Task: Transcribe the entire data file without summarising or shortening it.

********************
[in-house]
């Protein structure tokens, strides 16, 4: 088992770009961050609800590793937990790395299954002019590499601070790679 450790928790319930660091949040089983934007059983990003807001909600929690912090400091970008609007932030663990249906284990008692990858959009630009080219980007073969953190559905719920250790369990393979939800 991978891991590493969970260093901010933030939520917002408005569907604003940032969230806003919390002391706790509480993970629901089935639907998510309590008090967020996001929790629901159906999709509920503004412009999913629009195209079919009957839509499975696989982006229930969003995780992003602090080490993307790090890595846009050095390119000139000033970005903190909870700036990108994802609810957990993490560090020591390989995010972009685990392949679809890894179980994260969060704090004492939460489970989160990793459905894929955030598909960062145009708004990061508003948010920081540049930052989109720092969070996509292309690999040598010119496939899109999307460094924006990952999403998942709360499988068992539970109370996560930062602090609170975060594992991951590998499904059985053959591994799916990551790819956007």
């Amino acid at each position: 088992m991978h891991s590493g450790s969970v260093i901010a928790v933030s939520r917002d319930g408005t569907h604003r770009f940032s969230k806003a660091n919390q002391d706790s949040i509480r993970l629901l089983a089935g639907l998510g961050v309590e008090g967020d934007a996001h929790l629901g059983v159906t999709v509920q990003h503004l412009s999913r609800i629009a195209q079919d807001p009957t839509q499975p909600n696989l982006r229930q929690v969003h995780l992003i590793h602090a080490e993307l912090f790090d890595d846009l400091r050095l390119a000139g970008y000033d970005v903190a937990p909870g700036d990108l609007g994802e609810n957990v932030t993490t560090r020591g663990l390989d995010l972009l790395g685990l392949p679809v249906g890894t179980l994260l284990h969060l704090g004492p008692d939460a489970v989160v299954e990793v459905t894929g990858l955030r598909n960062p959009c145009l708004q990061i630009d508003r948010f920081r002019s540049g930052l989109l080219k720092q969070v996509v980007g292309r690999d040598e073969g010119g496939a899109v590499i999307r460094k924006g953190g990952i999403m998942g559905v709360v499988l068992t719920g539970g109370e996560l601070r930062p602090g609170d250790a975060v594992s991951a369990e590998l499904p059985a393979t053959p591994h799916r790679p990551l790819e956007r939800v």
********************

[in-house]
């Protein structure tokens, strides 16, 4: 088992770009961050609800590793937990790395299954002019590499601070790679 450790928790319930660091949040089983934007059983990003807001909600929690912090400091970008609007932030663990249906284990008692990858959009630009080219980007073969953190559905719920250790369990393979939800 991978891991590493969970260093901010933030939520917002408005569907604003940032969230806003919390002391706790509480993970629901089935639907998510309590008090967020996001929790629901159906999709509920503004412009999913629009195209079919009957839509499975696989982006229930969003995780992003602090080490993307790090890595846009050095390119000139000033970005903190909870700036990108994802609810957990993490560090020591390989995010972009685990392949679809890894179980994260969060704090004492939460489970989160990793459905894929955030598909960062145009708004990061508003948010920081540049930052989109720092969070996509292309690999040598010119496939899109999307460094924006990952999403998942709360499988068992539970109370996560930062602090609170975060594992991951590998499904059985053959591994799916990551790819956007």
């Amino acid at each position: 088992m991978h891991s590493g450790s969970v260093i901010a928790v933030s939520r917002d319930g408005t569907h604003r770009f940032s969230k806003a660091n919390q002391d706790s949040i509480r993970l629901l089983a089935g639907l998510g961050v309590e008090g967020d934007a996001h929790l629901g059983v159906t999709v509920q990003h503004l412009s999913r609800i629009a195209q079919d807001p009957t839509q499975p909600n696989l982006r229930q929690v969003h995780l992003i590793h602090a080490e993307l912090f790090d890595d846009l400091r050095l390119a000139g970008y000033d970005v903190a937990p909870g700036d990108l609007g994802e609810n957990v932030t993490t560090r020591g663990l390989d995010l972009l790395g685990l392949p679809v249906g890894t179980l994260l284990h969060l704090g004492p008692d939460a489970v989160v299954e990793v459905t894929g990858l955030r598909n960062p959009c145009l708004q990061i630009d508003r948010f920081r002019s540049g930052l989109l080219k720092q969070v996509v980007g292309r690999d040598e073969g010119g496939a899109v590499i999307r460094k924006g953190g990952i999403m998942g559905v709360v499988l068992t719920g539970g109370e996560l601070r930062p602090g609170d250790a975060v594992s991951a369990e590998l499904p059985a393979t053959p591994h799916r790679p990551l790819e956007r939800v």